DmC: Devil May Cry is getting a remastered edition on Xbox One and PS4

DmC:P Devil May Cry Screenshot of Dante

Ninja Theory’s reboot of Devil May Cry is getting the remaster treatment, Capcom has announced.

The original version of DmC: Devil May Cry was released on PS3, Xbox 360 and PC in January of last year, and while it garnered plenty of favorable reviews and no small amount of fans, it also received criticism for being locked at 30 frames per second. Not so in this new version, which enjoys full 1080p resolution and updates at 60fps.

That’s not all, however. Far from merely featuring updated graphics, Ninja Theory has gone back and updated or tweaked a number of Dante’s moves, and added in a slew of new modes and features. A new Gods Must Die difficulty setting has been added to the game, for starters. In Gods Must Die mode, all enemies spawn with Devil Trigger active, and players are forbidden from using any items or health drops.

In the new Turbo Mode, gameplay runs 20% faster than usual; and in Hardcore Mode, the ranking system is rebalanced to make ranking up more difficult and faster to deteriorate, parry timing is less forgiving, Dante’s Devil Trigger no longer launches enemies into the air, and enemies deal more damage overall.

Vergil’s Bloody Palace has also been added to the game, providing 60 new levels and, as you might expect from the name, Vergil as the playable character. Meanwhile, in the new Must Style Mode, players are required to reach Rank S before they can deal any damage to enemies.

Beyond this, Ninja Theory has revised some of Dante’s existing moveset. Demon Evade has been revised, Kablooey has had some frames removed to make it faster to execute, and parrying/evade windows have received a tweak. A number of bugs and exploits have also been fixed.

As well as launching with all of the original game’s DLC present from the offset, this remastered edition will see keys, collectibles and items shuffled around on each level – so you won’t be able to rely on your memories of the original version to see you through. A number of new Community Mods have also been added, and there’s even a new cutscene that was cut from the original release.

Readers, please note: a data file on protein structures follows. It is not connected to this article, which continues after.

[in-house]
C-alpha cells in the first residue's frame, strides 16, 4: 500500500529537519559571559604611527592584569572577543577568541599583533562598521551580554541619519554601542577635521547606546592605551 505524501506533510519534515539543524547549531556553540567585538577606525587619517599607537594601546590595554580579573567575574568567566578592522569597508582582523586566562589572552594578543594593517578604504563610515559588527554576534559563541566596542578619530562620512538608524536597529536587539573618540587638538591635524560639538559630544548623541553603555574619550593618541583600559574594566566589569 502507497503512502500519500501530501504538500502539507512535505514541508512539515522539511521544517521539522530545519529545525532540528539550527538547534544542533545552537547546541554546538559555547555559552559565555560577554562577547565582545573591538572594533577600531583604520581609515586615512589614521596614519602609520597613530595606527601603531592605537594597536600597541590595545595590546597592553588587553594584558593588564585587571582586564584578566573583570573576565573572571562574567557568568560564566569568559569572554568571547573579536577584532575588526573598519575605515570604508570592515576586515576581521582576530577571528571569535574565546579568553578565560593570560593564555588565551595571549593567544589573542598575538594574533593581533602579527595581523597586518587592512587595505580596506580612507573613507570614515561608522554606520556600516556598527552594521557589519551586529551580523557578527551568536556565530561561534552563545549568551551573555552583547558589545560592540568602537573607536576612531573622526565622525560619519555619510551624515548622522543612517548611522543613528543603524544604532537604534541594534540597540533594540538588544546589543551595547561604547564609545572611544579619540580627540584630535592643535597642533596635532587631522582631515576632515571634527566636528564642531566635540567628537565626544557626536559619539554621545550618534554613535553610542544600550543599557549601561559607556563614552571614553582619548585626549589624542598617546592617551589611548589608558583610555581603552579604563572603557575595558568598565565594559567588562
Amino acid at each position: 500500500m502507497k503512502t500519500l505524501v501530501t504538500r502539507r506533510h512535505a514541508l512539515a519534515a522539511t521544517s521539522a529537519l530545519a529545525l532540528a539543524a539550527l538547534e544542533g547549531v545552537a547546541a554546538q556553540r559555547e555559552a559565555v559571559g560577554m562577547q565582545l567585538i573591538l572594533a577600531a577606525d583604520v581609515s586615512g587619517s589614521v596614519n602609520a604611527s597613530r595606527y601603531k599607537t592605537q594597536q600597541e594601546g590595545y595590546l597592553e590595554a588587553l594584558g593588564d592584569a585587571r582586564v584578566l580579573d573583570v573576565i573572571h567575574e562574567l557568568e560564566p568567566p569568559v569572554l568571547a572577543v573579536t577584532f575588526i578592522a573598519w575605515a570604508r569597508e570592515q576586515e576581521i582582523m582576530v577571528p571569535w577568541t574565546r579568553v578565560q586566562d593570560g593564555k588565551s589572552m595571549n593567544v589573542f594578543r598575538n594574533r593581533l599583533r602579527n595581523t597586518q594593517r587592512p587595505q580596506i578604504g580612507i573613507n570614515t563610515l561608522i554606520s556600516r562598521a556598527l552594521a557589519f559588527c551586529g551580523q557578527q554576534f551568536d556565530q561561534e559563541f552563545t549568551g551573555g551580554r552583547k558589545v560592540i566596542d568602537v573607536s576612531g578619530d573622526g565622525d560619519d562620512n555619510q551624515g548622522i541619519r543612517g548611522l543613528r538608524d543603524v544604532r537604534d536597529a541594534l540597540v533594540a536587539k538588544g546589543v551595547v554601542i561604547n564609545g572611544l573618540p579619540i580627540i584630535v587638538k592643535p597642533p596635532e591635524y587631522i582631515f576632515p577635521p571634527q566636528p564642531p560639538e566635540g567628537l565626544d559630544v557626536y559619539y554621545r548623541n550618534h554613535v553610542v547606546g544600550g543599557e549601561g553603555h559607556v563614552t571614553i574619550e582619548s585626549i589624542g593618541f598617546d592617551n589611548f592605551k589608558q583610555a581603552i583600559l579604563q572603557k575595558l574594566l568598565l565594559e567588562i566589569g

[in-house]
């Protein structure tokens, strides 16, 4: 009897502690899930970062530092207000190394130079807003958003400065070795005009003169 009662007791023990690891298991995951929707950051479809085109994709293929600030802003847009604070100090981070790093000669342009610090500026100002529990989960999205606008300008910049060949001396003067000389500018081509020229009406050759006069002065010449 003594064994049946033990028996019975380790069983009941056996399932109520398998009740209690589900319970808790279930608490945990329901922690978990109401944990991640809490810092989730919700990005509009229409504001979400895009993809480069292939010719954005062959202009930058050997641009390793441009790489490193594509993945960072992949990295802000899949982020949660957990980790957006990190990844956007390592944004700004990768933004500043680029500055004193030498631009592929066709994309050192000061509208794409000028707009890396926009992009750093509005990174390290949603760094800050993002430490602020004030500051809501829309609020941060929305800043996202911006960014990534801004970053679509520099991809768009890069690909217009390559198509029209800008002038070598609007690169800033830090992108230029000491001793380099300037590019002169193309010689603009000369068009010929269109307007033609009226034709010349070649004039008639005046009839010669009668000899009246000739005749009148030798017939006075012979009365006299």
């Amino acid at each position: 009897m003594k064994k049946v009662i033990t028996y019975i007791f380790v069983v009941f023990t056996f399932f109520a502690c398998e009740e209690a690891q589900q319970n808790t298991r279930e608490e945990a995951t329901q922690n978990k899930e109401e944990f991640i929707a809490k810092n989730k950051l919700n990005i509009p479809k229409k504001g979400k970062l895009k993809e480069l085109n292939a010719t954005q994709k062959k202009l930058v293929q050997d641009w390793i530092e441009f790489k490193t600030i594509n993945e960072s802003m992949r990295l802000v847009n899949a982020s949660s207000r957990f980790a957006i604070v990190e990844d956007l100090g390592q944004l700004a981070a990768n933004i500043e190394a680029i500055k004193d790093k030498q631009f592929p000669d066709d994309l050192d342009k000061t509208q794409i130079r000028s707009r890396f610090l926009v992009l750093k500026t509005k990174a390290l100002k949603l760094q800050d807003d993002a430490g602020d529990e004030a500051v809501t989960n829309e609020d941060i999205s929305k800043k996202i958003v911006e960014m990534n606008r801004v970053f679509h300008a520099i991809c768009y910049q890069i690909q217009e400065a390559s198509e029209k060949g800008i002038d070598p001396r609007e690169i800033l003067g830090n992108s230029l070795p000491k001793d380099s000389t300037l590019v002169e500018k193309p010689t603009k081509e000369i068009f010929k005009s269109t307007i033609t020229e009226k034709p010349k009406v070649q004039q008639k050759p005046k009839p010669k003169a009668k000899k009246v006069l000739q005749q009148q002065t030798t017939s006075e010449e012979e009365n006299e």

Last, but not least, manual target lock is being added – which will no doubt make fans very happy, as the original version sometimes had a habit of locking on to the wrong enemy.

All in all, it sounds like Ninja Theory has gone back and thoroughly re-examined many of the flaws people had with the original (though if you didn’t like the redesigned Dante, you’re out of luck), while providing plenty of new options and modes for veterans; it can’t honestly be said that this is simply a cash-grab by publisher Capcom. The new challenges and modes will be welcomed by fans, and its nice to see that some of the issues people had with the original release are being changed for the remastered version.

Anthony McDonald reviewed DmC: Devil May Cry for Continue play, scoring it 8/10. “DmC: Devil May Cry may not be the reboot fans of the franchise wanted, but it’s a damn good game on its own merits,” he said. You can read his full review here.

As well as the announcement of DmC Devil May Cry: Definitive Edition, publisher Capcom has also announced a special edition of Devil May Cry 4 for current-gen. Devil May Cry 4 was the most recent outing for “traditional” Dante, though proved controversial upon release due to featuring newcomer Nero as the playable character for the first half of the campaign, while the second half of the game essentially re-used all of the environments and required players to go through them again as Dante. There’s no news on what changes have been made to that one, though it seems likely that at the very least it will feature 1080p visuals running at 60 frames per second.

DmC Devil May Cry Definitive Edition is set to be released on Xbox One, PS4 and PC on March 17th, 2015. Devil May Cry 4 Special Edition will follow later in the Summer.

Chris Morgan

Chris Morgan

Founder, Editor in Chief
When Dale isn't crying over his keyboard about his never-ending workload, he's playing games - lots of them. Dale has a particular love for RPGs, Roguelikes and Metroidvanias.
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